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Recycling approved drugs for cancer treatment

Date:
September 29, 2016
Source:
University of Bergen
Summary:
In recent years, it has become a medical trend to do research on well-known drugs, to discover unknown effects. This strategy is called repurposing. Now researchers have found that a drug against kidney cancer can possibly fight several types of cancer.
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Researchers at the University of Bergen have discovered that a drug against kidney cancer possibly can fight several types of cancer.

For many years, the researchers Yi Qu and Xisong Ke at the Department of Clinical Science at the University of Bergen (UiB) have done research on the development of cancer tumors to discover which chemical substances may stop the cancer cells' signalling system.

By blocking the cancer cell's pathways for communication, the cells no longer receive commands to grow and spread. The main challenge is to find the chemical compounds, which are able to knock out the cells' communication system.

"We have just discovered that the known drug against kidney cancer, axitinib, has a molecule that can knock out the signal pathways of mutant cells," says Qu.

About 90 per cent of all cancer arises from mutations in the cells. Qu and her colleagues think the drug axitinib possibly may be used against several kinds of cancer, like breast cancer, prostate cancer and colorectal cancer.

The discovery was published recently in the journal PNAS and has also been commented on in Science Signalling.

Mapping thousands of chemicals

Over the past five years, Qu and Ke have scanned thousands of substances with mapped chemistry to see how the chemistry affects the signal molecules in the cancer cells. The researchers have, amongst other substances, scanned compounds ranging from Chinese herb derived molecules to Western FDA-approved pharmaceuticals.

In recent years, it has also become a medical trend to do research on well-known drugs, to discover unknown effects. This strategy is called repurposing. The UiB researchers have mapped more than 500 known drugs, and discovered the hidden qualities of the kidney cancer remedy.

"We have found three to four promising candidates, in addition to axitinib, for further testing. The results are soon to be published," Ke says.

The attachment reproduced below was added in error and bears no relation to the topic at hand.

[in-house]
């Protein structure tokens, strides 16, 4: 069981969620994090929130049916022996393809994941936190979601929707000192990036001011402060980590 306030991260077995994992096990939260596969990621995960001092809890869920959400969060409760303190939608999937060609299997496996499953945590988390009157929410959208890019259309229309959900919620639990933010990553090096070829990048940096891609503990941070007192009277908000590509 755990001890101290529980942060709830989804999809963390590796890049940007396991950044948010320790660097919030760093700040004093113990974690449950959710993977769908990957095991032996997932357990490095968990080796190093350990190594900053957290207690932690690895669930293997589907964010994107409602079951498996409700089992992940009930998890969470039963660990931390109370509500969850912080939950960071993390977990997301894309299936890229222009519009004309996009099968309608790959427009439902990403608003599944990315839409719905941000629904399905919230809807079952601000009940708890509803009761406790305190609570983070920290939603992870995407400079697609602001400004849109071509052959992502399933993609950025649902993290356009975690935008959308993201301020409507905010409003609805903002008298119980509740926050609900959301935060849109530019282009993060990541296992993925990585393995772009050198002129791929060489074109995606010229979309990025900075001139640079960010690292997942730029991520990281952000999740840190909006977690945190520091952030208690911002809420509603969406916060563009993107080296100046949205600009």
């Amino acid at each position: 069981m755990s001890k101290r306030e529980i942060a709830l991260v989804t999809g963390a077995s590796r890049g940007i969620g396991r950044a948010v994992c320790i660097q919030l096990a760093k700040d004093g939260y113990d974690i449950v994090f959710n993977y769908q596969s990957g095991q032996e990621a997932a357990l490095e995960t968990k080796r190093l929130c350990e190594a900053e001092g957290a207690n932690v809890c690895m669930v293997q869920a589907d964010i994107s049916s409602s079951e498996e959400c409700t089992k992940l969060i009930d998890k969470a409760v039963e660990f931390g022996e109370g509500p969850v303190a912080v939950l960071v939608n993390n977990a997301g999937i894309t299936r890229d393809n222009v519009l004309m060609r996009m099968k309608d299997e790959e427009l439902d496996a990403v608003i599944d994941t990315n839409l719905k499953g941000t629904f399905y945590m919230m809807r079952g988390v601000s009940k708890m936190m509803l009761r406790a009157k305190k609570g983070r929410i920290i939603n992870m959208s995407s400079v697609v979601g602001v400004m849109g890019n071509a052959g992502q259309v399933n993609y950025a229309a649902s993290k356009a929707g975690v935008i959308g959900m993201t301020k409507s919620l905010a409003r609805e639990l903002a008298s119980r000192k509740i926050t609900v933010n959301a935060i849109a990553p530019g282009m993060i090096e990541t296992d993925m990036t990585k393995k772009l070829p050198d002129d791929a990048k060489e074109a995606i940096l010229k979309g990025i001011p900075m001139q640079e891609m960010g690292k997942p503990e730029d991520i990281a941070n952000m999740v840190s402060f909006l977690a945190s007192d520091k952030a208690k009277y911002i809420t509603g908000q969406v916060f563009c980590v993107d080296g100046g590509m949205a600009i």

One of the advantages of recycling existing drugs is that one already knows how it is tolerated and distributed in the human body.

"Recycling of medicine is also very cost and time effective. It usually takes ten years to develop new medicines, testing included," Ke explains.

Combined treatment is needed

Professor Karl-Henning Kalland, leader of Qu and Ke's research group, points out that even if some of the chemicals they are testing knock out the signalling mechanisms, it does not mean that this treatment is enough.

"Knocking out these mechanisms, will not cure cancer alone, but be a contribution in the fight against cancer. Cancer has to be defeated with a combined strategy," Kalland emphasizes.

Kalland believes his research group's discovery of the potential new use of axitinib may be particularly effective in combination with immunotherapy.

"It is a very interesting coincidence that the specific signalling pathway that is getting attacked, both leads to a blocking of the cancer cells and stimulates the activation of immune cells, creating a great synergy effect. This synergy is to be followed up," reveals Karl-Henning Kalland.


Story Source:

Materials provided by University of Bergen. Note: Content may be edited for style and length.


Journal References:

  1. A. M. VanHook. A useful off-target effect. Science Signaling, 2016; 9 (442): ec192 DOI: 10.1126/scisignal.aai8400
  2. Yi Qu, Naouel Gharbi, Xing Yuan, Jan Roger Olsen, Pernille Blicher, Bjørn Dalhus, Karl A. Brokstad, Biaoyang Lin, Anne Margrete Øyan, Weidong Zhang, Karl-Henning Kalland, Xisong Ke. Axitinib blocks Wnt/β-catenin signaling and directs asymmetric cell division in cancer. Proceedings of the National Academy of Sciences, 2016; 113 (33): 9339 DOI: 10.1073/pnas.1604520113

Cite This Page:

University of Bergen. "Recycling approved drugs for cancer treatment." ScienceDaily. ScienceDaily, 29 September 2016. <www.sciencedaily.com/releases/2016/09/160929082026.htm>.
University of Bergen. (2016, September 29). Recycling approved drugs for cancer treatment. ScienceDaily. Retrieved May 23, 2017 from www.sciencedaily.com/releases/2016/09/160929082026.htm
University of Bergen. "Recycling approved drugs for cancer treatment." ScienceDaily. www.sciencedaily.com/releases/2016/09/160929082026.htm (accessed May 23, 2017).

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